District 1 Representative of the Huntsville City Council Devyn Keith

Published on December 1, 2017 by Hollie Woodis  
Devyn Keith

Degree/Year: B.S.E., Human Development and Family Science, 2012

Hometown: Huntsville, AL

Current Position: District 1 Representative of the Huntsville City Council

Describe your journey from Samford to your current position: I thought I was going to make a lot of money, drive a fast car, be a lawyer one day- a lobbyist, and live the Northeastern life style, but God had another plan.  After leaving Samford, I applied to a number of graduate schools that, at the time, I was well below qualification for. The only one that responded to me was University of Massachusetts. A worker in the administrative office noticed the name Samford and through that we were able to strike up conversation, which landed me an interview. After that, the rest was history. Policy is like a second language for me. By the Lord’s providence, not only was I accepted, but also actually received scholarship. I finished, announced my campaign the day I graduated from UMass, and held a fundraiser here with Randall Woodfin, who is now a fellow Samford grad and the mayor of Birmingham, that kicked off the campaign here in Birmingham, and there were a lot of Samford graduates there. The day that I won my race, Dr. Chandler was there working the poll. As I look back on every step of the way, it’s been Samford grad family that has helped me through. It’s just, I can’t even put into words the family aspect- The UNDESERVED family aspect. There probably would be no “youngest city councilman selected” if I didn’t come to Samford University, I believe that.

What do you enjoy most about your work? In my job, I have the opportunity to take a problem and give a solution, but in between there is this process called innovation. The same problems occur every year in every budget: crime, infrastructure, education and employment. The only way there will ever be change is if somebody can come up with a new way to decrease the time between problem and solution. That’s where I live, everyday. I listen to a lot of perspectives and tailor a lot of policy so that the time between problem and solution is shortened and that’s how we answer a pothole to how we increase the payroll. Change only comes through growth and growth only comes through changes so the only way to make both happen is innovation.

How did Samford prepare you for the role that you’re in now?  In the classroom, it was the professors that taught me the policy I love, the practicum that gave me a job, or things like Dr. Chandler saying, “You will not fail,” that really prepared me. But outside of the classroom it was the friendships, the relationships, the spirituality.  I never knew what I was going to do, none of us did. In fact, I never thought I was going to come back to Alabama, but Proverbs 19:21, my plans mean nothing, his purpose means everything. This was a good kept secret by the Lord himself. I came in to Samford from a tumultuous background. I wanted to flee in every sense, and in fact I thought I did. I came in with a chip on my shoulder, but it seemed that at every turn I was met with open arms. From the President himself all the way down to general services, no one gave up on me. Now I take that notion to my community. There are so many opportunities to say, “This is a lost cause, this is a lost street, this is a lost area, this is a lost issue,” but I open my arms big, because I know at some point the situation can break. A community can be turned around. Education can be increased. A life can be saved. Whatever it is, with the help of the good Lord, it can change. I didn’t expect it, but now that I’m in it, I understand it.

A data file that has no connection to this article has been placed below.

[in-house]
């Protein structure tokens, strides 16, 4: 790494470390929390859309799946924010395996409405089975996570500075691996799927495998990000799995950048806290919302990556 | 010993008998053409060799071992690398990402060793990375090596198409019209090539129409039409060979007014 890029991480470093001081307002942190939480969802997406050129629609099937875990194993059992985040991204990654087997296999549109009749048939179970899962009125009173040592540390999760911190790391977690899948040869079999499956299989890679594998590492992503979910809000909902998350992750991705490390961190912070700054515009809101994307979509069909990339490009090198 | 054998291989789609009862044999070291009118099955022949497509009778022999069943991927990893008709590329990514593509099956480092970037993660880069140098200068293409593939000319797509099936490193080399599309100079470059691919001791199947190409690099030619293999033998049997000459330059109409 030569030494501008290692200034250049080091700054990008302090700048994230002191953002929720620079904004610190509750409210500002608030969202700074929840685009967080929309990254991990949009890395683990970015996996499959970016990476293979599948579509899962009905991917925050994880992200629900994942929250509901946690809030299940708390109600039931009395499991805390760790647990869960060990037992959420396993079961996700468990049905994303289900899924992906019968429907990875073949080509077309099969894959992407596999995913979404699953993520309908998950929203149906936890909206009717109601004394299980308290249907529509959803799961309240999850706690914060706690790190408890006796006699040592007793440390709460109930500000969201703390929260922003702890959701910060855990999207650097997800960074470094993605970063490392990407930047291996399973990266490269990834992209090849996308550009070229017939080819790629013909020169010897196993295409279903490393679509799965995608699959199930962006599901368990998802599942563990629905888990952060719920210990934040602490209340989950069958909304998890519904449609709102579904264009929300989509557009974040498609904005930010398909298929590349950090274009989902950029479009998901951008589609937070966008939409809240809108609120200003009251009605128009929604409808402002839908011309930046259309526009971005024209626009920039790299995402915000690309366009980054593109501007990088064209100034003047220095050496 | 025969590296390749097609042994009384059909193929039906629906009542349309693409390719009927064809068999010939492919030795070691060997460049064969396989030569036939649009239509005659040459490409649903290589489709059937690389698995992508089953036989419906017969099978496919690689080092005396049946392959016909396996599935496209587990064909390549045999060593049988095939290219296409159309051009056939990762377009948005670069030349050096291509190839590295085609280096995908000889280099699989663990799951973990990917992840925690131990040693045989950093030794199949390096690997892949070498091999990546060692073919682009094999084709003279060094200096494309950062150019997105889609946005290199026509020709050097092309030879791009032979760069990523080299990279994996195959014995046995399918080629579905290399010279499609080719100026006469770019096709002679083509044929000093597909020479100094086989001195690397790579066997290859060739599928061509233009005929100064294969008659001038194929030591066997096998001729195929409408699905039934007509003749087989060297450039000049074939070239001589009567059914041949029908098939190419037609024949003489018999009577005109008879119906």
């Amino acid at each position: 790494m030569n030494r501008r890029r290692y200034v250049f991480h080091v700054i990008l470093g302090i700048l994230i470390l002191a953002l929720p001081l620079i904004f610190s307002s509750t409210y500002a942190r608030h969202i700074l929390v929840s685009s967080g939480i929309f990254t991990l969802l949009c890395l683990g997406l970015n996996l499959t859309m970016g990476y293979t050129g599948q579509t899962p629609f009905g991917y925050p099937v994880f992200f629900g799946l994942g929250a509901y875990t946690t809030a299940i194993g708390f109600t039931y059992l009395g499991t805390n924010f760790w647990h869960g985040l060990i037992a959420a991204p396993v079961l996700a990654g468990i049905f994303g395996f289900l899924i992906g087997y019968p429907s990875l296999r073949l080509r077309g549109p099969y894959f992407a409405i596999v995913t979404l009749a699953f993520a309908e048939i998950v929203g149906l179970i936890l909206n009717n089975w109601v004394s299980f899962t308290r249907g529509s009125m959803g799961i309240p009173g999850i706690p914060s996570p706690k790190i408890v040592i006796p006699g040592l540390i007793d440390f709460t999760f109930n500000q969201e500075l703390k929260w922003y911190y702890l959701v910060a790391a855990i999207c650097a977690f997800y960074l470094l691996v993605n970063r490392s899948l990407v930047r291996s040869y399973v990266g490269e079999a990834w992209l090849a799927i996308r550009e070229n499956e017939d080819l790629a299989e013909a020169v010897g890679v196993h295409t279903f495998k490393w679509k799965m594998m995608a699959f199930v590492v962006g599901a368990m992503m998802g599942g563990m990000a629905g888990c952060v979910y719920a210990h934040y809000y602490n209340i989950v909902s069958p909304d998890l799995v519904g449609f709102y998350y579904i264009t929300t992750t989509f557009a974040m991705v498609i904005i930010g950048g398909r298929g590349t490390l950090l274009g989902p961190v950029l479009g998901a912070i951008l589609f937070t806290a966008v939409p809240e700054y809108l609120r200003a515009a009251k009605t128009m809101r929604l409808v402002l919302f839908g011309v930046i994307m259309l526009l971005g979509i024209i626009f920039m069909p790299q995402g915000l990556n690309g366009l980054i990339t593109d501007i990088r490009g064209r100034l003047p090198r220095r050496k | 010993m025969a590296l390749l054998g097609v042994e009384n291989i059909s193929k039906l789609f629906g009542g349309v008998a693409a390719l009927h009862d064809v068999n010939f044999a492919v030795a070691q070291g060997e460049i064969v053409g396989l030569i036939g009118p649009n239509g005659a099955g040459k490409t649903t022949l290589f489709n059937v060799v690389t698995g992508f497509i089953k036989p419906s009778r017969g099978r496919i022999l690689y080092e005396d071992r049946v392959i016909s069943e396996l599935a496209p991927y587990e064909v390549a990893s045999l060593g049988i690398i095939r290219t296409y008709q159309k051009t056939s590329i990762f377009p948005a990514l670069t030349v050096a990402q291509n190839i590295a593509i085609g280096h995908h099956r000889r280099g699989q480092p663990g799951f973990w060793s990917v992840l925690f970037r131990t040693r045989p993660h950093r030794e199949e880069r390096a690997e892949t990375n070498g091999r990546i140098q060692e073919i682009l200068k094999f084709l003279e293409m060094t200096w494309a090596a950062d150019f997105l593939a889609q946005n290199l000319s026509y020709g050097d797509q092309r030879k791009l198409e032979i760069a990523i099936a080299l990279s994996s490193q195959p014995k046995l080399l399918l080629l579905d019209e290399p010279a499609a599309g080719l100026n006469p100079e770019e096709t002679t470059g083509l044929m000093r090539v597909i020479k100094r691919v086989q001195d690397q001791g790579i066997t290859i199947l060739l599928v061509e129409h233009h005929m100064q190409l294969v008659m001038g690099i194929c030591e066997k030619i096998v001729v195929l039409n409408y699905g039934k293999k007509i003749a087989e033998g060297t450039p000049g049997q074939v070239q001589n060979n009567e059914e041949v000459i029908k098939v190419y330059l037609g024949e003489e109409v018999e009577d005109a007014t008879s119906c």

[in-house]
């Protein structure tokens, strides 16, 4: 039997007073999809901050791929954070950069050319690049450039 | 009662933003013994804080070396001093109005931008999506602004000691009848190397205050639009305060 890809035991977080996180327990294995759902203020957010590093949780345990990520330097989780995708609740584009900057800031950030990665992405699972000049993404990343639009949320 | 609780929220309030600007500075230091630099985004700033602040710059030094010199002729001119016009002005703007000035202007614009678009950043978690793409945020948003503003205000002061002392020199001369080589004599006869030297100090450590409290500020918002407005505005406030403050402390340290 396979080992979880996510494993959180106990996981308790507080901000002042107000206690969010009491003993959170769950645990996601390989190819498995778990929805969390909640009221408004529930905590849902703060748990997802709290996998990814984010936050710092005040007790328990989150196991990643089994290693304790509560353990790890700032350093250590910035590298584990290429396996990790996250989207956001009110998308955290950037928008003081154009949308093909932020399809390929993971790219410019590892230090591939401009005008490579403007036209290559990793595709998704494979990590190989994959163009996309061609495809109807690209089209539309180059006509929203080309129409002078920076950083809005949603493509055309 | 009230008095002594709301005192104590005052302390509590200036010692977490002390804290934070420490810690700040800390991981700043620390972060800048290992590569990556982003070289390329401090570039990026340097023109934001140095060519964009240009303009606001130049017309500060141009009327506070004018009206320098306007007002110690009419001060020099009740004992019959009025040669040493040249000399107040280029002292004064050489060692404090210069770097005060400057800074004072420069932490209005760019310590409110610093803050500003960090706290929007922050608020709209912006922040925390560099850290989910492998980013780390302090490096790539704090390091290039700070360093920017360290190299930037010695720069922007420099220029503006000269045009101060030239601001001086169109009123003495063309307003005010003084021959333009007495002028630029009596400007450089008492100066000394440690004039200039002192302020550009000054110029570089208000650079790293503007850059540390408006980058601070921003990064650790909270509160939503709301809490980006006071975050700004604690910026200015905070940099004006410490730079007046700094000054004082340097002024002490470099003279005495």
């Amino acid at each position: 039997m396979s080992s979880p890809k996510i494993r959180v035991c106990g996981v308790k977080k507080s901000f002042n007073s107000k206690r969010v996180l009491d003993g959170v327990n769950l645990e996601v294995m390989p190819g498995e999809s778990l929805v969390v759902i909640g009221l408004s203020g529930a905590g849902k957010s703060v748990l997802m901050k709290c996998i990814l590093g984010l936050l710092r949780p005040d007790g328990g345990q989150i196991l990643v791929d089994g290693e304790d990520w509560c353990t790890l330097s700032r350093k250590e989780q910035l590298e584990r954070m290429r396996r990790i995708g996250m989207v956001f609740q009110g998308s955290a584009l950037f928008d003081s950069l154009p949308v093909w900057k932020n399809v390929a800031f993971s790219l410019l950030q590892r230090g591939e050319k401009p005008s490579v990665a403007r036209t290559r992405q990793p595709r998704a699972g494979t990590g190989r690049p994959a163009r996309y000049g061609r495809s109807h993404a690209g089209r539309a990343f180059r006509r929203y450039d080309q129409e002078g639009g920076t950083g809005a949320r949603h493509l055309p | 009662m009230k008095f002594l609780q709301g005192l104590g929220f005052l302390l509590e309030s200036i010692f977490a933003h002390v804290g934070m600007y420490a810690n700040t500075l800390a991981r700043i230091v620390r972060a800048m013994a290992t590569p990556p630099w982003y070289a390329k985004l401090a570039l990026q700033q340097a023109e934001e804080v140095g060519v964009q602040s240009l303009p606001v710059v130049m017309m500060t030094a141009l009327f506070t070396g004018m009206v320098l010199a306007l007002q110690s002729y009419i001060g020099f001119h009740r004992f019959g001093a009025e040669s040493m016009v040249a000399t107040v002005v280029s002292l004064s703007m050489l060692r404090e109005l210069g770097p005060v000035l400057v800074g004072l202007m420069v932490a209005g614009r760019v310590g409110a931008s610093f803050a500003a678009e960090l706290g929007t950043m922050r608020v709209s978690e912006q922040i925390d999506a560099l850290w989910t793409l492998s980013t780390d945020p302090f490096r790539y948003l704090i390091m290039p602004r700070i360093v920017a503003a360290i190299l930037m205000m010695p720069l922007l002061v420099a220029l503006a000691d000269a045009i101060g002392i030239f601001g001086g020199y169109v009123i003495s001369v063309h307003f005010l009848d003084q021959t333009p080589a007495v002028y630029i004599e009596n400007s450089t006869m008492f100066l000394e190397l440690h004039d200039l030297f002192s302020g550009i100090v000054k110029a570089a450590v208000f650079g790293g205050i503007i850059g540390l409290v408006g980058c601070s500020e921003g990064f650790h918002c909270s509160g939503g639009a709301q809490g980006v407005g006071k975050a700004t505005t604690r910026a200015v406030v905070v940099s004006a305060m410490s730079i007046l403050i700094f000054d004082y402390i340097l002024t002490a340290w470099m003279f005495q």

What advice do you have for current Human Development and Family Life Education students? If you are in this field, ask yourself: What abilities do you possess that you can apply to this field? Are you a great communicator? Do you have great patience? Do you have the ability to see long range planning or strategic planning? Don’t limit yourself. Figure out how to take those things and lay them into a position that lets you do it every single day when you wake up. If you come out of this program looking to find just the highest paying job, you probably got into the program for the wrong reason.

What’s your favorite Samford memory? My fondest memory is really the last six months before graduation. The opportunity to go around campus and say thank you and to really enjoy everything I had learned up until that point. Spending more time with my teachers. I never dreamt of how those connections could be used. Everyday had a different value to it. I’m telling you, all the relationships I built in those four years have paid dividends.

Looking ahead, what are your career goals?  I want to continue finding and growing in opportunities to impact Huntsville. I love the city. I love the people. And I have seen the negative effects of bad policy, so I want to do the inverse. I want to create legislation and policy that positively effect generations to come and see the ripple effects. AND at some point, I want to convince a woman to marry me, and have a family.